When European colonizers arrived in Brazil, they soon discovered that the land was replete with minerals and precious stones, and it wasn’t long before they extracted and mined what must have then seemed like an inexhaustible source of natural wealth. At the center of this fever was Ouro Preto, which became Brazil’s gold-mining town.
It is believed that a slave made the first discovery of gold in the area, when he came across some unusual black metal in the riverbed of the river he was drinking from. The colonizers realized the black metal was actually gold and it soon became apparent that the area was covered in it—it had, in fact, the largest deposit of the metal in the New World.
The gold rush ensued and, in 1711, the Vila Rica de Ouro Preto town was built in the area, providing close quarters for the Portuguese to start extracting the gold. The population eventually grew to 110,000 people—over twice as large as New York City at that time—with the majority of residents enslaved Africans who were forced to work in the mines. The city became the capital city of Minas Gerais in 1721 and was then known as just Ouro Preto—or “Black Gold.”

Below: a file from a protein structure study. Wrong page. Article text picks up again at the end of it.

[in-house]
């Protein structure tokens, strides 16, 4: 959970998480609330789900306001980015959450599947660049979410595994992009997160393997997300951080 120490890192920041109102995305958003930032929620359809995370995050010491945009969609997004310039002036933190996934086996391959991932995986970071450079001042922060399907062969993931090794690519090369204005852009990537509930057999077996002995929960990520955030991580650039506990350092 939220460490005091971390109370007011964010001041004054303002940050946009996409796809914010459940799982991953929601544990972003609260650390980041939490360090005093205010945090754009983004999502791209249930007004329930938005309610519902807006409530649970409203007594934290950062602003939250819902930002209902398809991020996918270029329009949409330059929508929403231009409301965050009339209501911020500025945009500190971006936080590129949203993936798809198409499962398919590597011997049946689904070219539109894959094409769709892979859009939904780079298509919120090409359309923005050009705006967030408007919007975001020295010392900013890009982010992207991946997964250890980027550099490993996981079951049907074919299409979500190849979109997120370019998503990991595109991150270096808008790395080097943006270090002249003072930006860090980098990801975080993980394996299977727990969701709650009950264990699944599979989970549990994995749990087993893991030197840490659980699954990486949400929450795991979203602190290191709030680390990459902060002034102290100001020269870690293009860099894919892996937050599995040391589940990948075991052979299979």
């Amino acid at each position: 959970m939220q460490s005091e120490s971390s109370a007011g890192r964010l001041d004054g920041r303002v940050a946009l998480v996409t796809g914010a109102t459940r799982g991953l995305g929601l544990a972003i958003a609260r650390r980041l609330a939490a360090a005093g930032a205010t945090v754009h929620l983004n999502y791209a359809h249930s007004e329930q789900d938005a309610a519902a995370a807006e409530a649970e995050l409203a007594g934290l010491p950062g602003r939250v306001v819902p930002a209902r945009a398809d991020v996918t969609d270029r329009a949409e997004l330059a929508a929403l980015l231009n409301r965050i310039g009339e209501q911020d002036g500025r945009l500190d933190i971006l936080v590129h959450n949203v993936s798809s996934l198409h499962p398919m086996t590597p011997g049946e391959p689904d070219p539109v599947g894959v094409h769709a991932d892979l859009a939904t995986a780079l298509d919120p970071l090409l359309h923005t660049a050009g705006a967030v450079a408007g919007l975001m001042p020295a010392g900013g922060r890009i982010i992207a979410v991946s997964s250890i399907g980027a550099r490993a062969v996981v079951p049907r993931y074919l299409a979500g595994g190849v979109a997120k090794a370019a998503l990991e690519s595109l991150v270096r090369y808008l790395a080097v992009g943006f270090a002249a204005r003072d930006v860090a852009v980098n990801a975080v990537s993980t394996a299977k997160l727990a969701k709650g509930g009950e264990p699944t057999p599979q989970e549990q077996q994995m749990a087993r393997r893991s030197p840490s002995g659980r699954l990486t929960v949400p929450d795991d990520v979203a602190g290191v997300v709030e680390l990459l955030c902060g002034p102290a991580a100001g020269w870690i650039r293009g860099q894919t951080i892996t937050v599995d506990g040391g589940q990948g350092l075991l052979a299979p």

In the peak of the gold boom in the mid-18th century, Ouro Preto became a wealthy city, and property owners could afford to pay for the finest architects and artists from Europe and Brazil, including Aleijadinho, the most celebrated Brazilian artist in the 19th century, to design and construct the city’s buildings. As a result, the city was transformed with Baroque architecture, dozens of churches, intricate fountains, colonial façades, and miles of cobbled streets.
While the city was turning into an architectural wonder, some locals were increasingly hostile towards the Portuguese colonizers. All the gold mined and extracted was taken to the weighing houses, where one-fifth was taken and given to the Portuguese Royal Family. The gold miners were finding the demands of the gold tax too high and started preparing for a revolution against the colonizers, in what became known as the Inconfidência Mineira. The revolution in 1789, led by Tiradentes (Teeth Puller) and a group of other Brazilian poets, including Claudio da Costa and Tomás Antônio Gonzaga, among others, was unsuccessful and quickly stopped. Tiradentes, who was considered the main leader, was hung and quartered in a gruesome execution to prevent such an uprising happening again.
Eventually, the gold mines were depleted in the 19th century and the source of precious metal dried up, leading to the decline in the city’s influence. In 1879, the new capital of Minas Gerais became Belo Horizonte, a title it still holds today. However, Ouro Preto’s defining architecture remains and, as a result, was rewarded the title of the UNESCO World Heritage Site in 1980, the first of many for Brazil.